Thirteen Days That Shook the Kremlin

Thirteen Days That Shook the Kremlin

Thirteen Days That Shook the Kremlin

Thirteen Days That Shook the Kremlin

Excerpt

Imre Nagy was still alive when I began this book during the summer of 1957. At that time, I wrote in the preface: "I want to tell what I know about him. If there were still any hope that he would one day be free and could tell this story himself, I would seek another subject for my efforts. But there is no longer much hope. I do not know what the future holds for him any more than I know what my own future will bring. But in these days it is better to put onto paper what one carries in one's head. Paper is a less perishable repository than is a human head."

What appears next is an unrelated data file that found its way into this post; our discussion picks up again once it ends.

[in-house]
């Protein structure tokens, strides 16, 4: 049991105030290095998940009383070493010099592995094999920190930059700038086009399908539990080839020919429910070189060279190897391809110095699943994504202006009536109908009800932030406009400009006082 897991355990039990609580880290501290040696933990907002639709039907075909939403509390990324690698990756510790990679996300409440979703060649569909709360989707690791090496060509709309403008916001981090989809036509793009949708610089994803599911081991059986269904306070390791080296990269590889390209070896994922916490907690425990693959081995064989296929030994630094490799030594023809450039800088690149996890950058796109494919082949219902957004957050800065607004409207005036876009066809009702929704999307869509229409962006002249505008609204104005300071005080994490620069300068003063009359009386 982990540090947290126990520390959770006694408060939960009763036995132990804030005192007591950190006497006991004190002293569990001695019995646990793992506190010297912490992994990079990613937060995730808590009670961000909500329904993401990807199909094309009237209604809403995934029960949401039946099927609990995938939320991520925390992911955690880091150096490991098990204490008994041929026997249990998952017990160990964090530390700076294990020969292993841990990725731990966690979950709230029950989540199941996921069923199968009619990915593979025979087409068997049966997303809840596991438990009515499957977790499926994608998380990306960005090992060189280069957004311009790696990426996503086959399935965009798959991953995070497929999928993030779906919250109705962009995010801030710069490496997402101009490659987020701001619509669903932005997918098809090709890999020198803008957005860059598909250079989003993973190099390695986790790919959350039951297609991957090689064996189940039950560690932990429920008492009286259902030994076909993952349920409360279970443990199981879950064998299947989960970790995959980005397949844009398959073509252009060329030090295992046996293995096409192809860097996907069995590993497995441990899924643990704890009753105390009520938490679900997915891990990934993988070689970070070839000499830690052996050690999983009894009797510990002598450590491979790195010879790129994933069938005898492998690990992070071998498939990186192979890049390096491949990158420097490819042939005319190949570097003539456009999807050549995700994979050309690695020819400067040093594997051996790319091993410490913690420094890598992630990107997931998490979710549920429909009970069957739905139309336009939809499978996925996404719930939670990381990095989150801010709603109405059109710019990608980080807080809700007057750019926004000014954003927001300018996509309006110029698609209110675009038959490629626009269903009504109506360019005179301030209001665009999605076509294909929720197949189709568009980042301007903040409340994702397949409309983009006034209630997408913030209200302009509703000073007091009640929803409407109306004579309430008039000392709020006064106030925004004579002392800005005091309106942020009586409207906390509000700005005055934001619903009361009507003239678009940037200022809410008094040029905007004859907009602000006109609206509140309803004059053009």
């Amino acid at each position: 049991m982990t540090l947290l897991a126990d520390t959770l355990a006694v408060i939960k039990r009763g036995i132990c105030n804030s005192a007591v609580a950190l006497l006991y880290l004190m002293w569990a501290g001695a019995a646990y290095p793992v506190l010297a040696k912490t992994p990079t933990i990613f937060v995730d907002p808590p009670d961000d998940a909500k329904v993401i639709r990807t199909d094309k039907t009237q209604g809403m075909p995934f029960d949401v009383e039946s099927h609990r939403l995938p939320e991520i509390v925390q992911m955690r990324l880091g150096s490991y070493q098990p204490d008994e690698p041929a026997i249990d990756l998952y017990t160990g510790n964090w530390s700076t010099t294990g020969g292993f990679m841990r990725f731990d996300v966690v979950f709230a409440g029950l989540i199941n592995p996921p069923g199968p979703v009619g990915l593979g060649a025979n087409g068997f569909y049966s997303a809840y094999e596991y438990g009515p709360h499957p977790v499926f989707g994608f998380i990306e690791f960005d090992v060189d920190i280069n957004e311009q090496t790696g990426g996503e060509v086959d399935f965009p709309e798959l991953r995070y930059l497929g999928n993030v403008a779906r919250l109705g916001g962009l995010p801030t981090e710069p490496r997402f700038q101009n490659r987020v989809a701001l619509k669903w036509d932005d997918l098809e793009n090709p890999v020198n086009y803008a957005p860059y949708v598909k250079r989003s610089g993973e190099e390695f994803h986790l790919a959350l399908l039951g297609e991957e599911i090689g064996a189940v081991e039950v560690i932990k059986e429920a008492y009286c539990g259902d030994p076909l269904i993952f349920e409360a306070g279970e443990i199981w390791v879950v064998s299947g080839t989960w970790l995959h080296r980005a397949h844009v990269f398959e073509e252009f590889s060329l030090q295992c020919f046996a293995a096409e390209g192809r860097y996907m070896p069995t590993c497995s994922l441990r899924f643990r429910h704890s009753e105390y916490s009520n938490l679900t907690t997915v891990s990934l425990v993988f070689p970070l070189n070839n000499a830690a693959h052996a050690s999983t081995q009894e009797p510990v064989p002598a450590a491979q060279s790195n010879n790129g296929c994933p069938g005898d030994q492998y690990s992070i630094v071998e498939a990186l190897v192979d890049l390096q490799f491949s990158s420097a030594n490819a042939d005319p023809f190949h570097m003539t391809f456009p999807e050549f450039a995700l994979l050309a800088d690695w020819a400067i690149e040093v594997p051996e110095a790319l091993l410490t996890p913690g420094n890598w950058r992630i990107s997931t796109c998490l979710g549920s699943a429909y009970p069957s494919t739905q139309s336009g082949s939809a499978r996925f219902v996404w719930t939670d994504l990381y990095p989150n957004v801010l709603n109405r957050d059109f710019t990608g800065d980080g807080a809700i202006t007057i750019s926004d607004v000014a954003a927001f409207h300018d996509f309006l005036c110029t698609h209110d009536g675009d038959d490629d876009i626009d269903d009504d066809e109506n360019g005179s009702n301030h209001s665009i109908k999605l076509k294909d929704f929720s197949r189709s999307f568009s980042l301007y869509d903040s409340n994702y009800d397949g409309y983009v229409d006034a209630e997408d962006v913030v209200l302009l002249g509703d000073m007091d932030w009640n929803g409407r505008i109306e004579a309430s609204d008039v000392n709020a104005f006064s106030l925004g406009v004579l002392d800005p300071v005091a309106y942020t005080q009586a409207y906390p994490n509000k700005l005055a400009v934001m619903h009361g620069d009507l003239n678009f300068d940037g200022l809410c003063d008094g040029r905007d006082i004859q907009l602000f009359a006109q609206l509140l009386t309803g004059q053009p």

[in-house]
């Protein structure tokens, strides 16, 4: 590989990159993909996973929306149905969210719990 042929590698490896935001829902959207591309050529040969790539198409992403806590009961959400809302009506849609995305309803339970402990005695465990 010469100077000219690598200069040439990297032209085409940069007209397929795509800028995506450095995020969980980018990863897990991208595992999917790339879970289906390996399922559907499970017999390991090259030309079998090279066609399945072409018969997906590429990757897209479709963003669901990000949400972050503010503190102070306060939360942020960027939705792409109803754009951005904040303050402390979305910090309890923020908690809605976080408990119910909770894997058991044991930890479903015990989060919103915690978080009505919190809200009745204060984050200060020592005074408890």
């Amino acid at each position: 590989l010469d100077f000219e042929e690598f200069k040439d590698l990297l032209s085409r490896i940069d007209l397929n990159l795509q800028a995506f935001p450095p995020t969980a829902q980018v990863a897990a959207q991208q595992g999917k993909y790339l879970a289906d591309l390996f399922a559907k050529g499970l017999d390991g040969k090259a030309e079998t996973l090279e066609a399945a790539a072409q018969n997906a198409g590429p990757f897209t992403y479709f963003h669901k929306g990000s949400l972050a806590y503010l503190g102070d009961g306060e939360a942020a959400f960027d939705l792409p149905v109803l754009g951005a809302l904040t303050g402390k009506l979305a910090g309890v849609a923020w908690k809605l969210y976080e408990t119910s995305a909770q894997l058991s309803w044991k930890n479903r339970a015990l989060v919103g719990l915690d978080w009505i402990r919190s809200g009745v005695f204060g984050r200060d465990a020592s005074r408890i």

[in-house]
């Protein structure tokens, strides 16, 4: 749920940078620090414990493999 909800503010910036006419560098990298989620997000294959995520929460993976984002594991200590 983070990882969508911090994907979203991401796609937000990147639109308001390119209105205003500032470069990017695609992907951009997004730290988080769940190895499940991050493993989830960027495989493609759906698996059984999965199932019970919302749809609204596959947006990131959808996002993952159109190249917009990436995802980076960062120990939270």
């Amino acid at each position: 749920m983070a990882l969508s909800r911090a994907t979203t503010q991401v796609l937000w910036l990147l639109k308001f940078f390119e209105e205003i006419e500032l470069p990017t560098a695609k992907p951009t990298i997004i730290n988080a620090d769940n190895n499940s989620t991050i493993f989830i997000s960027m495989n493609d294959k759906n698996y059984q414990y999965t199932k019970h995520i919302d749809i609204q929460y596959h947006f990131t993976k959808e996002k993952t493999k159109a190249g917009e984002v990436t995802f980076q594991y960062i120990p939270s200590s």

Since then, they have killed him. Today, it has become even more imperative for those who were close to him to set down in the utmost detail what they remember about him. Yesterday's timely stories, now a sheaf of memories, have been transformed by his destiny into history.

I have not sought to present the colorful or the picturesque in this book. I have sought to present only the truth. I knew Imre Nagy well. I witnessed the events that climaxed and ended his career. I spoke with him frequently, during the Revolution as well as in the months before. Whenever I have been unable to set down the results of my own observations, I have tried to report either the known facts or the evidence of reliable witnesses. Only in extreme instances, and then with great reluctance, have I made use of logic or of my insight into the psychology of the personalities involved . . .

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